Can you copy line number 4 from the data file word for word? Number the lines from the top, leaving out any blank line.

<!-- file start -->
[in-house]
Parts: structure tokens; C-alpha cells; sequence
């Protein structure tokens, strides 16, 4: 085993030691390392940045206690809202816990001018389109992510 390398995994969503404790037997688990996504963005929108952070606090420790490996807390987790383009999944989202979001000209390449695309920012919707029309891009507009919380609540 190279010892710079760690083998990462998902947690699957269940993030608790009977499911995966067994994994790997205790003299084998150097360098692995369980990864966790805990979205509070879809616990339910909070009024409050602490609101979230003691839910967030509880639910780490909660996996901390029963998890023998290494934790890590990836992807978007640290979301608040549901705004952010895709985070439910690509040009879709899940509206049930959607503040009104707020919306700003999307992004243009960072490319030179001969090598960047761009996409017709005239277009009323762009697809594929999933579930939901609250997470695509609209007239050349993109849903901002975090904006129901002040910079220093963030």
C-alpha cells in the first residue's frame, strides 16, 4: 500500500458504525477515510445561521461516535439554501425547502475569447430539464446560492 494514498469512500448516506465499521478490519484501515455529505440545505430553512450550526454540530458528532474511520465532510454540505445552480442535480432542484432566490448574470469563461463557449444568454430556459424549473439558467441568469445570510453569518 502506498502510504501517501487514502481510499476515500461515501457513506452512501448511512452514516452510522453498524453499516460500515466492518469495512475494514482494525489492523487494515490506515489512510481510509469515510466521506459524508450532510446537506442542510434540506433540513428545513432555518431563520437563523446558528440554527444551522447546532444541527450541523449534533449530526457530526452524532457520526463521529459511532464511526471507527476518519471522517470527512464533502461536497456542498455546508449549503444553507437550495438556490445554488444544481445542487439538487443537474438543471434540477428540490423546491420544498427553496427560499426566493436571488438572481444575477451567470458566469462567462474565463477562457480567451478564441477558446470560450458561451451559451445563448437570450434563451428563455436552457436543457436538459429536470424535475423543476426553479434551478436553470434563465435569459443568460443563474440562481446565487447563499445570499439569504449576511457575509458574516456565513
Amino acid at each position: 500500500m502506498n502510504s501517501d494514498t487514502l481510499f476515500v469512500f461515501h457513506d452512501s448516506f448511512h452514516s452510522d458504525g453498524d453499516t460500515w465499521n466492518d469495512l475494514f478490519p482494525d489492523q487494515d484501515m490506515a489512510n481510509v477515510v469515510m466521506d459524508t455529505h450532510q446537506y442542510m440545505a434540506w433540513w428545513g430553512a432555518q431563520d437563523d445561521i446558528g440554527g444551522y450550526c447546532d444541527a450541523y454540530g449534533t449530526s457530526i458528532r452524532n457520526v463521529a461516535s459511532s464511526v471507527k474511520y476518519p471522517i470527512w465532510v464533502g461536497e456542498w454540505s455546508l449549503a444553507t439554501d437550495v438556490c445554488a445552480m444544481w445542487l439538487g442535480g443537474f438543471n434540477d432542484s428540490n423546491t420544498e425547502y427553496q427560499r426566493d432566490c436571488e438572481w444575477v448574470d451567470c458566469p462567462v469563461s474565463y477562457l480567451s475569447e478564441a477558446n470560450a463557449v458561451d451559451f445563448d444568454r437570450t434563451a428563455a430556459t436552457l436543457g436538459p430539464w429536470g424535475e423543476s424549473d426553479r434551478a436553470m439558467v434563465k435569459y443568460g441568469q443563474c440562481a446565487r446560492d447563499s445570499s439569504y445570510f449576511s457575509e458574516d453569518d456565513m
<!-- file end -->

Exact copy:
C-alpha cells in the first residue's frame, strides 16, 4: 500500500458504525477515510445561521461516535439554501425547502475569447430539464446560492 494514498469512500448516506465499521478490519484501515455529505440545505430553512450550526454540530458528532474511520465532510454540505445552480442535480432542484432566490448574470469563461463557449444568454430556459424549473439558467441568469445570510453569518 502506498502510504501517501487514502481510499476515500461515501457513506452512501448511512452514516452510522453498524453499516460500515466492518469495512475494514482494525489492523487494515490506515489512510481510509469515510466521506459524508450532510446537506442542510434540506433540513428545513432555518431563520437563523446558528440554527444551522447546532444541527450541523449534533449530526457530526452524532457520526463521529459511532464511526471507527476518519471522517470527512464533502461536497456542498455546508449549503444553507437550495438556490445554488444544481445542487439538487443537474438543471434540477428540490423546491420544498427553496427560499426566493436571488438572481444575477451567470458566469462567462474565463477562457480567451478564441477558446470560450458561451451559451445563448437570450434563451428563455436552457436543457436538459429536470424535475423543476426553479434551478436553470434563465435569459443568460443563474440562481446565487447563499445570499439569504449576511457575509458574516456565513